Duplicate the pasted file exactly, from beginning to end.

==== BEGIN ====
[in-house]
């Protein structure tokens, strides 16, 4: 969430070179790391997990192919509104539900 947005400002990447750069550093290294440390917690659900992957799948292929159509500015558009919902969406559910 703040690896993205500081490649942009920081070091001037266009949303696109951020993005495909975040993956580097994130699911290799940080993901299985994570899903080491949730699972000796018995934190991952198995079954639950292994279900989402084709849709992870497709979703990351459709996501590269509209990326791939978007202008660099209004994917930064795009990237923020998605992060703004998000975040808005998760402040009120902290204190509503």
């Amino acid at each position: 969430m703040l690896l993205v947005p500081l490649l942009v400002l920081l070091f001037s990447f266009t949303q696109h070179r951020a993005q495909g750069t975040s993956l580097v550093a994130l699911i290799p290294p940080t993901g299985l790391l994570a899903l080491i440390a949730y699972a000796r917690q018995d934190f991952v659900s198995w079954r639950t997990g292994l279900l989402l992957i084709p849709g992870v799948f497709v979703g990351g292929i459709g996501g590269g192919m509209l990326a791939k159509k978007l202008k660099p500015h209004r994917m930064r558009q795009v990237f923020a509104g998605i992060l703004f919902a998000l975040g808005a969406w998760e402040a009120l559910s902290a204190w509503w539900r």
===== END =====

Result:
[in-house]
């Protein structure tokens, strides 16, 4: 969430070179790391997990192919509104539900 947005400002990447750069550093290294440390917690659900992957799948292929159509500015558009919902969406559910 703040690896993205500081490649942009920081070091001037266009949303696109951020993005495909975040993956580097994130699911290799940080993901299985994570899903080491949730699972000796018995934190991952198995079954639950292994279900989402084709849709992870497709979703990351459709996501590269509209990326791939978007202008660099209004994917930064795009990237923020998605992060703004998000975040808005998760402040009120902290204190509503």
């Amino acid at each position: 969430m703040l690896l993205v947005p500081l490649l942009v400002l920081l070091f001037s990447f266009t949303q696109h070179r951020a993005q495909g750069t975040s993956l580097v550093a994130l699911i290799p290294p940080t993901g299985l790391l994570a899903l080491i440390a949730y699972a000796r917690q018995d934190f991952v659900s198995w079954r639950t997990g292994l279900l989402l992957i084709p849709g992870v799948f497709v979703g990351g292929i459709g996501g590269g192919m509209l990326a791939k159509k978007l202008k660099p500015h209004r994917m930064r558009q795009v990237f923020a509104g998605i992060l703004f919902a998000l975040g808005a969406w998760e402040a009120l559910s902290a204190w509503w539900r």